17th July 2023

Government set to impose unlimited fines on polluters

Thrings solicitors fines for polluters

Unlimited fines could await those that pollute the environment under new laws announced by the government. Here is what landowners and developers need to know:

What is changing?

The new legislation is set to offer quicker methods of enforcement to regulators for those cases that might not be deemed serious enough to go through criminal proceedings and looks to remove the £250,000 cap on variable monetary penalties that the Environment Agency and Natural England can impose on those culpable.

Changing the limit was well supported by the public in a recent consultation conducted by Defra, with 88% of responses either agreeing or strongly in agreement. Almost two thirds of responses then agreed with the removal of the cap.

Higher penalties are also set to be levied as a civil sanction for offences under the Environmental Permitting (England and Wales) Regulations 2016 (as amended), which the government says will enable regulators such as the Environment Agency to drive compliance across a range of sectors and hold those organisations holding environmental permits to greater account.

What this means

To put it simply, farmers, developers and landowners (as well as those they allow onto their land) could potentially face much higher fines for any pollution they are found to be either directly or indirectly responsible for.

This could include incidents such as slurry leaking into water courses, even where a third party operating on the land (such as a contractor) is responsible for causing the pollution event and so those responsible for the land need to be increasingly vigilant to avoid any adverse impact on the environment.

This will particularly be the case in the run up to annual inspections by the Environment Agency, Natural Resources Wales or the Scottish Environmental Protection Agency where such practices are under the microscope. Click here for more advice on how to prepare fully for these.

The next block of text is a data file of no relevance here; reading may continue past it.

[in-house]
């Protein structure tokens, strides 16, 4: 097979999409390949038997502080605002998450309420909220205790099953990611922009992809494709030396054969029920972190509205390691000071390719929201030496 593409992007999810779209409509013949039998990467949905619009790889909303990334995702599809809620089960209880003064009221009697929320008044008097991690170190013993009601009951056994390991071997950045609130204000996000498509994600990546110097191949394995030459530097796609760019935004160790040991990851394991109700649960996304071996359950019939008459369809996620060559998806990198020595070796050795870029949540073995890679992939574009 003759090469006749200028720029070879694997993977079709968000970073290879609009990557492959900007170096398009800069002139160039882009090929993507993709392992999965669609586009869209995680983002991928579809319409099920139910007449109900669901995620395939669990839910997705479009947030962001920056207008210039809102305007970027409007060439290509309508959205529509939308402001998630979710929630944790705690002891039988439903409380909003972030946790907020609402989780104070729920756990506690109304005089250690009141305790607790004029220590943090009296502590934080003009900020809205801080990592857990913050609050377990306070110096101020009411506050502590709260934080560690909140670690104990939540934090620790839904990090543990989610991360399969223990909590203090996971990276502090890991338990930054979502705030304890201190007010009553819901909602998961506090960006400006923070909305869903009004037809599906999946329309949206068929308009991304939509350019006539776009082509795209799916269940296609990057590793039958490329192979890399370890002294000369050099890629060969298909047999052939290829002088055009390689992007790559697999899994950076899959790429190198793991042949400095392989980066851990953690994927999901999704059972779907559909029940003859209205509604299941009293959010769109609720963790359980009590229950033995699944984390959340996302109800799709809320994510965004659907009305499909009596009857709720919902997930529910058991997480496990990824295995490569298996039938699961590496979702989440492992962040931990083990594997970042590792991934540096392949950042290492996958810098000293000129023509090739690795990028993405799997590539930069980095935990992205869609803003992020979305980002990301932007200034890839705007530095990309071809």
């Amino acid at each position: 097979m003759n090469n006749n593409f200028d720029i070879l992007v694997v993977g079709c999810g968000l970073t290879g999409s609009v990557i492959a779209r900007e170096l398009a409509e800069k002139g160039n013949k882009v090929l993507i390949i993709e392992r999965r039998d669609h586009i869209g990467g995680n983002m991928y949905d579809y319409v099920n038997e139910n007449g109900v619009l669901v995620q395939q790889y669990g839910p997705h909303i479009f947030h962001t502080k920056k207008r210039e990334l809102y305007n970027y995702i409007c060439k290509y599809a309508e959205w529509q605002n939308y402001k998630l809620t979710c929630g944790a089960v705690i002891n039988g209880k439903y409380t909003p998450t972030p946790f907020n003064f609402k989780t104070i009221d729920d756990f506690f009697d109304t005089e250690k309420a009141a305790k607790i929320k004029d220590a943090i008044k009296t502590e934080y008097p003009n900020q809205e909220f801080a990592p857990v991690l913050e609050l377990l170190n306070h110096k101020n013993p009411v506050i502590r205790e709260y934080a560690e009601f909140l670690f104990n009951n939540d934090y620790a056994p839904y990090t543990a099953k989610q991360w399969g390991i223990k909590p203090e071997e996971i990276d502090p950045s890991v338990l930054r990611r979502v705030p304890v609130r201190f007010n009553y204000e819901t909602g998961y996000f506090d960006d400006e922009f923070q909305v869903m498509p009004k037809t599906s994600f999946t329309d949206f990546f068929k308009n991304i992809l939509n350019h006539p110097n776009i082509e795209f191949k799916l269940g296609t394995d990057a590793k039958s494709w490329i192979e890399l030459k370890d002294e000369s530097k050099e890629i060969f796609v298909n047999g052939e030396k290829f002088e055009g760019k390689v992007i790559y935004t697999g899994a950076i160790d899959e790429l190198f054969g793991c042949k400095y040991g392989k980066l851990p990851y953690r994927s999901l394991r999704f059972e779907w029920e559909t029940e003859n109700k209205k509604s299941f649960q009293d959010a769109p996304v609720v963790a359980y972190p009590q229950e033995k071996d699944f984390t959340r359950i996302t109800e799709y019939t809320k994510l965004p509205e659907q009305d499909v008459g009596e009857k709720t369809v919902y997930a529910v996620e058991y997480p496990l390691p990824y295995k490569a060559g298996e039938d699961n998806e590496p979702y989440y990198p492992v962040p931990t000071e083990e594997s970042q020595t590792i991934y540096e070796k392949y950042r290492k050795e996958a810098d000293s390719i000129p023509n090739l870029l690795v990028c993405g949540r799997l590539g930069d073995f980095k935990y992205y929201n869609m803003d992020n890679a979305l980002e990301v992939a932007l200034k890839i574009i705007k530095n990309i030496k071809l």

How fines are calculated

Currently the Courts use the Sentencing Council’s Environmental Offences Definitive Guideline when determining the sentence to impose on those found to have committed an environmental offence. This can include a fine and a term of imprisonment or both depending on the severity.

The guideline utilises a matrix to establish the appropriate level of fine to be imposed using a variety of factors such as culpability, harm and the financial means of the individual or company Aggravating factors or mitigating factors will also feed into the mix when determining the level of any fine.

It is not yet known whether the guideline will remain under the new laws, or whether it will be modified or replaced entirely, but clarity around this is expected as more information is made public while the legislation progresses through the Houses of Parliament.

What can landowners do?

The obvious answer to this is to make sure no pollution is taking place on their land. By regularly inspecting their property to ensure everything meets the required standards and take swift action to address any concerns, they can be more confident when letters warning of inspections arrive.

If there is any evidence of pollution, even if not during an inspection, the landowner should look to rectify the situation as a priority and should consider contacting their insurers as there may be cover here to to assist in clean-up costs.

In order to fully assess liability and to ensure they are doing everything they should to demonstrate their cooperation, landowners should also seek robust legal advice at an early stage.

Thrings’ Planning and Environment lawyers have extensive experience in navigating complex local and national planning policy legislation and has successfully supported commercial and residential applications through the approval and appeal processes. To find out more and for advice on your development proposals, including how to address enforcement notices, please do get in touch.

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Thrings has expert lawyers in:

Bath, Bristol, Frome Market, London, Marlborough, Romsey, Swindon, Ross-On-Wye, Lydney 


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